Moments of Grace: The Collected Terrence Malick
Nov 15 — Dec 15, 2019
“I was just reaching for air.” These are words whispered by Rooney Mara’s Faye during the opening voiceover in Terrence Malick’s Song to Song, and they are evocative of Malick’s work in general, in which characters and camera, actors and the filmmaker all reach for the ineffable. Nature, God, love, earthly purpose, notions of permanence and more, remain meaningfully, poignantly beyond our grasp. Yet still we reach. And nearly half a century into a staggeringly ambitious career, so does Malick.
The director’s sole documentary project to date, Voyage of Time (2016) dwelled overtly on the machinations of the natural world, but it is a pervasive theme in all of the director’s films, stretching back to his 1970s breakthroughs Badlands and Days of Heaven, and continuing through his career-revival masterworks The Thin Red Line and The New World. Throughout, the director has famously favored footage captured during the pre-dusk, orange-hued “magic hour,” but it is in his recent films that this preference reveals itself less as an aesthetic than an ethic in which the natural world insistently washes over everything in sight, all the time, whether or not we know it or are ready for it. With these 21st century films (from Cannes Palme d’Or winner The Tree of Life through this year’s A Hidden Life) he swings—literally swings thanks to frequent collaborator cinematographer Emmanuel Lubezki’s steadicam—from character to environment and back within the same shot, erasing notions of foreground and background so that it is all the same—all action, and all natural. As audience members we are bearing witness to things that actually happened, whether or not they were also scripted.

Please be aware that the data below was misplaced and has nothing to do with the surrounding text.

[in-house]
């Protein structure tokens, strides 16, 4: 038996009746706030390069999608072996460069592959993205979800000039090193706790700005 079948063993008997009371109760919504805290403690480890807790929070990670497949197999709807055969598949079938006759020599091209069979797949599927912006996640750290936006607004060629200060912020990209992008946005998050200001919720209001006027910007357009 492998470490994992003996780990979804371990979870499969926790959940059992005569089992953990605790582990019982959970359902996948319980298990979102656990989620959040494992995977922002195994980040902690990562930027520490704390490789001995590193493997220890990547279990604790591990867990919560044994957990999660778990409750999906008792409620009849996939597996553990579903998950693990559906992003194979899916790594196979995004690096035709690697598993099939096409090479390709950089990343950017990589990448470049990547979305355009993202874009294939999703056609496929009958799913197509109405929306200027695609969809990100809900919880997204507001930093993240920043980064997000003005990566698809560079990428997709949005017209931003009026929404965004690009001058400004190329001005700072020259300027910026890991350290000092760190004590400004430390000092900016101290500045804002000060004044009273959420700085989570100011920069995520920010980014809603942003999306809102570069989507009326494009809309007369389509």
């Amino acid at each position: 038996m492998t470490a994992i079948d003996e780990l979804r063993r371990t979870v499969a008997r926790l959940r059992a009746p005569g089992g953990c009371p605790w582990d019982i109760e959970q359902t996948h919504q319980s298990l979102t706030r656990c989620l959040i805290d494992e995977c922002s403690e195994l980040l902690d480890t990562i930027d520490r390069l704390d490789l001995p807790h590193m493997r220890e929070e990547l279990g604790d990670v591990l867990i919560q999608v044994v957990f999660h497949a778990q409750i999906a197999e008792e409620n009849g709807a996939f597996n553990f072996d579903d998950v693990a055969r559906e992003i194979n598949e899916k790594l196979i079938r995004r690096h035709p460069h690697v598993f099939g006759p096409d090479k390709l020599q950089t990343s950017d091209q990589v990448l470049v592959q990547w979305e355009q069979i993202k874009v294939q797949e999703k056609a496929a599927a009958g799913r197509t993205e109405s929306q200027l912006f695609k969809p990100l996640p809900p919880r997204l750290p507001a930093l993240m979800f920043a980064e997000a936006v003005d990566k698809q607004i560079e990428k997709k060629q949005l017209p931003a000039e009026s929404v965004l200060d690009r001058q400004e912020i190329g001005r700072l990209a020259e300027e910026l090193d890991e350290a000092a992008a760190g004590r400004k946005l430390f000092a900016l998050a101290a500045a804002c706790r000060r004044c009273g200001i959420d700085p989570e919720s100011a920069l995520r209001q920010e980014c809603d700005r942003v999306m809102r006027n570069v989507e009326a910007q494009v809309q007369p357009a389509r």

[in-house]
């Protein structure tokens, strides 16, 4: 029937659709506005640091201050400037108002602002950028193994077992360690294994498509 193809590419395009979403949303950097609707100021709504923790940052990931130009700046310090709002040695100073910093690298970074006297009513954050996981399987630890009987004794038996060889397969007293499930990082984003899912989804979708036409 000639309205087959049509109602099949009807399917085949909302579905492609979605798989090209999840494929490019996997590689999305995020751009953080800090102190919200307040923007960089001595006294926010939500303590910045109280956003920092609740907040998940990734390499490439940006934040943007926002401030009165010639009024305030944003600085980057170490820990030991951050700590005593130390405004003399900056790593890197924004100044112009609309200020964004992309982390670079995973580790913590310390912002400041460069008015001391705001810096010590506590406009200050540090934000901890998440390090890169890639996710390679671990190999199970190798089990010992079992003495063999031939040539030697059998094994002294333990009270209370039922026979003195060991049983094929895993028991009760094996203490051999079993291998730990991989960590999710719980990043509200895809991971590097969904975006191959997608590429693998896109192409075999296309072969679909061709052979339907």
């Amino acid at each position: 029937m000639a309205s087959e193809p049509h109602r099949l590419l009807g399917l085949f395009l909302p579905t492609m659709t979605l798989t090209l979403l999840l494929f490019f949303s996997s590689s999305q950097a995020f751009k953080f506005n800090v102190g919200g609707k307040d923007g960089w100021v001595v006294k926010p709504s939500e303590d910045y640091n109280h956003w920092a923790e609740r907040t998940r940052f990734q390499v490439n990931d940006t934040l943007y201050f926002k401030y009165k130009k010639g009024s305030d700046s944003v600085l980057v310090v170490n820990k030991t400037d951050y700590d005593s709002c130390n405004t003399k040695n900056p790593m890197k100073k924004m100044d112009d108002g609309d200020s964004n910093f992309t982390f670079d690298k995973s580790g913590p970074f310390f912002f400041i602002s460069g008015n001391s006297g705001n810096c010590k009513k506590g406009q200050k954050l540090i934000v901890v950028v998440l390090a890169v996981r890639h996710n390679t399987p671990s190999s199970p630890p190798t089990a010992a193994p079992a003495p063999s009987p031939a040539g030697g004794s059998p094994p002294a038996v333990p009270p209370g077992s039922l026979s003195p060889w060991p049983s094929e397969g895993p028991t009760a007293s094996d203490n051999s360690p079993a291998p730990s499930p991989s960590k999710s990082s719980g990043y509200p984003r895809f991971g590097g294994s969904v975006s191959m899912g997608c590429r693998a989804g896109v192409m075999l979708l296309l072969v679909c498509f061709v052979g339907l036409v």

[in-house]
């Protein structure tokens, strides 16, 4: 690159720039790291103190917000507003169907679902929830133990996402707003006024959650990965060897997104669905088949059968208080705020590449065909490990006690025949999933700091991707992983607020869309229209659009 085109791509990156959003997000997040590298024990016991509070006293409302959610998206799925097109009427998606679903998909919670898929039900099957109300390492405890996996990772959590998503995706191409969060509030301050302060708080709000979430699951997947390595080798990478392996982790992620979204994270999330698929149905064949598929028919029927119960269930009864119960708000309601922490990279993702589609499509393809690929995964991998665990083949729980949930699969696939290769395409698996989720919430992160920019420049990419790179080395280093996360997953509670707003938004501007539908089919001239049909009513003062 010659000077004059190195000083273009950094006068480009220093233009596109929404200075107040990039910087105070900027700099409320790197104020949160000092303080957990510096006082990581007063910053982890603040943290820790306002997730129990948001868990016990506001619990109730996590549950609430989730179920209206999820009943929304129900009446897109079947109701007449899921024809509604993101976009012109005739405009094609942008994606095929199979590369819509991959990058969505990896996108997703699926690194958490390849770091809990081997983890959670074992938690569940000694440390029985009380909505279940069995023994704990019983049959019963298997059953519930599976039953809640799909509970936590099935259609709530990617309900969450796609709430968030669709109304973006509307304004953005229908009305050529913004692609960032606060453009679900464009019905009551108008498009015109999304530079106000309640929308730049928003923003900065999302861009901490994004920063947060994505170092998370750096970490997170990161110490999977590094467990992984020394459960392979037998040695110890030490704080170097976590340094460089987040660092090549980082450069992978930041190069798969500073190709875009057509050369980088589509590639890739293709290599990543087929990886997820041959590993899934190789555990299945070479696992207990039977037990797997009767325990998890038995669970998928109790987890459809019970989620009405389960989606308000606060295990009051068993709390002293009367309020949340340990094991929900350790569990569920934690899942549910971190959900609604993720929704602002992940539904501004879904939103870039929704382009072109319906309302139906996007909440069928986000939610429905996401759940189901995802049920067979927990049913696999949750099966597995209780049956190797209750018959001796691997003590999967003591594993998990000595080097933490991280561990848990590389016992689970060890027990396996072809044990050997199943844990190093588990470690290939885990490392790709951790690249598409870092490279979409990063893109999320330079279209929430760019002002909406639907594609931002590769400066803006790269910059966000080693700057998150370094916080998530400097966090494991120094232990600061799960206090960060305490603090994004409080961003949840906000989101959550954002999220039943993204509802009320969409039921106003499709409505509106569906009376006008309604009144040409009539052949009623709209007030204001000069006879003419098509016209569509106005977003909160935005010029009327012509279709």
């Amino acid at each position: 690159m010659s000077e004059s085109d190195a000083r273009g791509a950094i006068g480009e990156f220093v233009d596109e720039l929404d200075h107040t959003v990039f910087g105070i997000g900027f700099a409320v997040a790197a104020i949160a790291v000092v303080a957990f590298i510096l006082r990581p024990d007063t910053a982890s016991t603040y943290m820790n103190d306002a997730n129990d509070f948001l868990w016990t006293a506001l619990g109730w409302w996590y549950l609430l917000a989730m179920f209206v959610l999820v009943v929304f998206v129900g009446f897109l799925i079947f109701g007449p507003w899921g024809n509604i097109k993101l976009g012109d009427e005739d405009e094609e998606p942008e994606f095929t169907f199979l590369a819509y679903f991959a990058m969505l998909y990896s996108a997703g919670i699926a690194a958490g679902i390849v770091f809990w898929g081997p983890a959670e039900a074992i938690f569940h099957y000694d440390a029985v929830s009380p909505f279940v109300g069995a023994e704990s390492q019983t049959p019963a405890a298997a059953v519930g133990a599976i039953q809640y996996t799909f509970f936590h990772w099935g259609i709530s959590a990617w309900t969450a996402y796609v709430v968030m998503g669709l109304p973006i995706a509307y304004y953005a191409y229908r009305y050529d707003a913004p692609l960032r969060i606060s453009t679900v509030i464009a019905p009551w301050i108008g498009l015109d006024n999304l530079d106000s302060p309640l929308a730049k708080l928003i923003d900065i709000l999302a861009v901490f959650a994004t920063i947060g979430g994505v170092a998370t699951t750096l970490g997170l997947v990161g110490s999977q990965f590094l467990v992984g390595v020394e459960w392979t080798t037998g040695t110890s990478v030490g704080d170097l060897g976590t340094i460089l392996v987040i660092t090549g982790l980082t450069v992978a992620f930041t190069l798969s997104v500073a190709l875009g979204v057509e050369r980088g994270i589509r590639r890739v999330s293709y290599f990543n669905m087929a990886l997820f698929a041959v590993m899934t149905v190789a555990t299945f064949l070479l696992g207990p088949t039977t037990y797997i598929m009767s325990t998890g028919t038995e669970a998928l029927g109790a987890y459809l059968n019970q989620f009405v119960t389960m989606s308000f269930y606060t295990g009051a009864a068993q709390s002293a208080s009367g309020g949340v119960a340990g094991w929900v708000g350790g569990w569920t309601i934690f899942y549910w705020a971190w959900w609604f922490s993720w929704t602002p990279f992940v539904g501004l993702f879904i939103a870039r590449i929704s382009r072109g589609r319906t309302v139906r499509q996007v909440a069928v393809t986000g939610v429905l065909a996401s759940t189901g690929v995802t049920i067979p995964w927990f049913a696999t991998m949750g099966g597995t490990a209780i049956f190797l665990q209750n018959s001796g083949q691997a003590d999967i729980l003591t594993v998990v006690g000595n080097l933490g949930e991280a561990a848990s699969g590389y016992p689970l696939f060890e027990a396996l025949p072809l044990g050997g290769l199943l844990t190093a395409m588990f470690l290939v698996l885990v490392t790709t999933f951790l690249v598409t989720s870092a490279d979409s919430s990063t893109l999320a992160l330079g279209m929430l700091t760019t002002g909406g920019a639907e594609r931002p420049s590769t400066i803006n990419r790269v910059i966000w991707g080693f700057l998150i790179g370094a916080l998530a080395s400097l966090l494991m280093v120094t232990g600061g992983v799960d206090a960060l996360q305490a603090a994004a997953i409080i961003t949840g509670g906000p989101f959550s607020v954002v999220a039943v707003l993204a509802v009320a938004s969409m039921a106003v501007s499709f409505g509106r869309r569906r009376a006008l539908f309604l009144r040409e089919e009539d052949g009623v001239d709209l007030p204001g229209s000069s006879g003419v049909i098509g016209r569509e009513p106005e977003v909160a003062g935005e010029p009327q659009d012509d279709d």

Malick’s increased productivity at an age when other artists might slow down speaks to an urgency of intent, of needing to define and express moments entirely in progress, an endeavor that is both entirely impossible and utterly defines our lives. In celebration of Malick’s newest contribution to this ongoing artistic endeavor, the achingly ethical and politically resonant A Hidden Life, Museum of the Moving Image presents a comprehensive retrospective of his films, which includes all of his features, several alternate versions, and works by others to which he either contributed or was featured.
A Hidden Life, a Fox Searchlight release, opens in theaters on December 13.
Organized by Curator of Film Eric Hynes and Assistant Curator of Film Edo Choi